The time adjusted cost and technology, per KM, of building a HSR corridor and rolling-stock around 2050 would be a shadow on what Japan encountered almost a hundred years earlier!

I don't think the smaller markets of Australia waited for 100yrs to pick up on the value of the electric toaster or personal computer!

"Embarassing"?? California has barely started construction on HSR between San Francisco and Los Angeles, after decades of debate and a lot of expense. The pressure that went into this?
- LA has five (!!!) airports, LAX in particular congested to all hell, SFO regularly fog-bound with two other airports in its metro area to act as a relief valve.
- LA is a city with a population of 18.6 million, San Francisco 8.75 million.
- Interstate 5 (the fastest route between LA and SF) has been fully grade separated for decades, and is 6-8 (total) lanes in parts.
- The corridor between LA and SF is dotted with numerous sizeable cities, such as Fresno (~1 million), Bakersfield (~850k), and has the potential to link to San Diego (~3.4 million) should they proceed with Phase 2 and extending the like ~220km south to there.

Compare this to Sydney & Melbourne:
- Sydney & Melbourne both have one airport (two if you count Newcastle and Avalon respectively), both have plenty of domestic capacity available.
- Sydney has a population of 5.03 million, Melbourne a population of 4.73 million.
- The Hume Hwy was only fully grade separated around four years ago, and is four lanes (total) wide outside of the urban areas.
- The biggest city on the HSR corridor is Canberra (~400k), followed by Albury-Wodonga (~100k). There are no other towns near, or above, 100k population between Sydney and Melbourne.

Do you see the issue? The case to link Sydney & Brisbane by HSR is even worse.

Finally, your analogy of HSR and the toaster is bizarre. An electric toaster is purchased for personal consumption for as little as $10-$20. A personal computer can be purchased for as little as $300-$400. HSR, assuming it cost a similar amount, will cost $62.4 billion, or over 10 Cross River Rails - which is a massive project in itself.
Is it really that hard to run frequent, reliable public transport?

Offline Gazza

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Re: Brisbane to Cairns 2050 - Powering the Queensland Economy & Tourism Growth
« Reply #12 on: January 12, 2018, 05:57:11 AM »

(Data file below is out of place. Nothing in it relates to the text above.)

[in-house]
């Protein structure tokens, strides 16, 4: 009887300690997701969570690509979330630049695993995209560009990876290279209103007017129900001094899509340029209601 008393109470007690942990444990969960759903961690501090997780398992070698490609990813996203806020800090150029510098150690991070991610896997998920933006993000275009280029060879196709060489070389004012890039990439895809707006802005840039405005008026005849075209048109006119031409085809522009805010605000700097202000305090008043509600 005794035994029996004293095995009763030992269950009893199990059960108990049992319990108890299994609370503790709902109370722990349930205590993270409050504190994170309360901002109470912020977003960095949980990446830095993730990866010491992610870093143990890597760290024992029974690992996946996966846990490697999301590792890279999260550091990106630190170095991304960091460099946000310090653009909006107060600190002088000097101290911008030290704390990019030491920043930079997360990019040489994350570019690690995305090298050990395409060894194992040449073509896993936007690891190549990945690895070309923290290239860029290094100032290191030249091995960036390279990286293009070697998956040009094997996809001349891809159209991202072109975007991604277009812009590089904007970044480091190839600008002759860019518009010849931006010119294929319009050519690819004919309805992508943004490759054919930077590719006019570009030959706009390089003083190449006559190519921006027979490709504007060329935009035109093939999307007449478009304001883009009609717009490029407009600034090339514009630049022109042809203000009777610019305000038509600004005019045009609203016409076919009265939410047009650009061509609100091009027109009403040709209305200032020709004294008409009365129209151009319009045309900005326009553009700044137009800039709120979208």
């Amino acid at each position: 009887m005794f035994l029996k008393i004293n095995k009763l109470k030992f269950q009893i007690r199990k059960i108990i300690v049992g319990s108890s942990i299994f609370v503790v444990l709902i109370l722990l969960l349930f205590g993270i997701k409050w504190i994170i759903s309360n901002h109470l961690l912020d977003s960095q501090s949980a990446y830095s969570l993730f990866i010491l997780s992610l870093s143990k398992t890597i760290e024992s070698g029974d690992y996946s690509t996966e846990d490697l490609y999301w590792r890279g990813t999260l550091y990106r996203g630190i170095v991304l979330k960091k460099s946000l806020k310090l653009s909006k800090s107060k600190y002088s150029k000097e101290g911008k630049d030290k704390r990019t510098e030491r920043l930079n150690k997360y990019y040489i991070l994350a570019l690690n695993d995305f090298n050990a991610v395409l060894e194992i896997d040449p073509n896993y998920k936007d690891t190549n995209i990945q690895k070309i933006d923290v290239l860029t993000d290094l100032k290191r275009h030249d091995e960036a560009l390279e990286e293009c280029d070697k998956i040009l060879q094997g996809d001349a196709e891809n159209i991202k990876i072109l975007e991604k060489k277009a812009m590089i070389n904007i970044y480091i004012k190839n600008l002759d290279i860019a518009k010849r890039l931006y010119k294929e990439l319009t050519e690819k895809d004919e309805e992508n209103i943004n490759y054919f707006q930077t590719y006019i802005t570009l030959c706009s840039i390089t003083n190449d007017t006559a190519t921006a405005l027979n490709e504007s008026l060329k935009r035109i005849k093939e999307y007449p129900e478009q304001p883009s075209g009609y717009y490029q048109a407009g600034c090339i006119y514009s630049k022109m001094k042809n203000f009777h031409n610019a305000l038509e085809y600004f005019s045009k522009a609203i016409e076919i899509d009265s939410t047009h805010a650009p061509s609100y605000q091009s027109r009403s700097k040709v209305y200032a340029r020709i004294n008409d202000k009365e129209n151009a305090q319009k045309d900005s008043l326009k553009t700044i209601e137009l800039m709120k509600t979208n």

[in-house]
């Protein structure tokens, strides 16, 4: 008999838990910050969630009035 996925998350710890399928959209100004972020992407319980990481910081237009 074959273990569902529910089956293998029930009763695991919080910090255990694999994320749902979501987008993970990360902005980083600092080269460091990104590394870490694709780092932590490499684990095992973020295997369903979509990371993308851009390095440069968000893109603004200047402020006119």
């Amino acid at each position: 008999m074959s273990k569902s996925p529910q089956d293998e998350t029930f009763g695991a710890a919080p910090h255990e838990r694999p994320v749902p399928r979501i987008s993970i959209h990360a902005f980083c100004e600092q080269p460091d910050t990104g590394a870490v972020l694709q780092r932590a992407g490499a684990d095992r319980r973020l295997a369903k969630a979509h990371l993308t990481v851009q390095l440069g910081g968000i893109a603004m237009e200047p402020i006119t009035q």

I think if Australia ever gets HSR, it might push to the Sunshine Coast.

However, Cairns to Brisbane won't make sense because even at maglev speeds it won't compete time wise with aviation.

Long term in Qld, I think we would see a service all the way to Cairns as a political/tourist service, but as those cities grow I think "local" passenger services could happen, eg Cairns to Townsville, Gladstone

Offline SABB

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Re: Brisbane to Cairns 2050 - Powering the Queensland Economy & Tourism Growth
« Reply #13 on: January 12, 2018, 07:54:46 AM »
Back in the 1990s, QR proposed to turn the North Coast Railway into a high speed 25 tonne axle load line.  I think that they ran out of money and left some low speed (40kph)alignments between Townsville to Cairns and Gympie to Bundaberg because of the cost of realigning the timber bridges. I think that these remaining timber bridges are now being replaced on these low speed alignments as QR/TMR can't afford the cost of high speed deviations . This will make HSR into an SSR (S = Slow) for these sections.

Offline tazzer9

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Re: Brisbane to Cairns 2050 - Powering the Queensland Economy & Tourism Growth
« Reply #14 on: January 12, 2018, 11:13:27 AM »
We shouldn't be pushing for HSR.  We should be pushing for MSR.  Have the majority of the NCL between brisbane and cairns aligned for 160km/h non tilting passenger trains.   Preferably electrified as well, which would benefit freight.  I put forward the return of electrically hauled freight because you can't double stack with narrow gauge.   Having the whole line with a minimum curve radius of 100km/h, with the majority of it bouncing between 140-160 would mean brisbane-cairns could be done in 16 hours on a passenger train and 24 hours for 100km/h freight.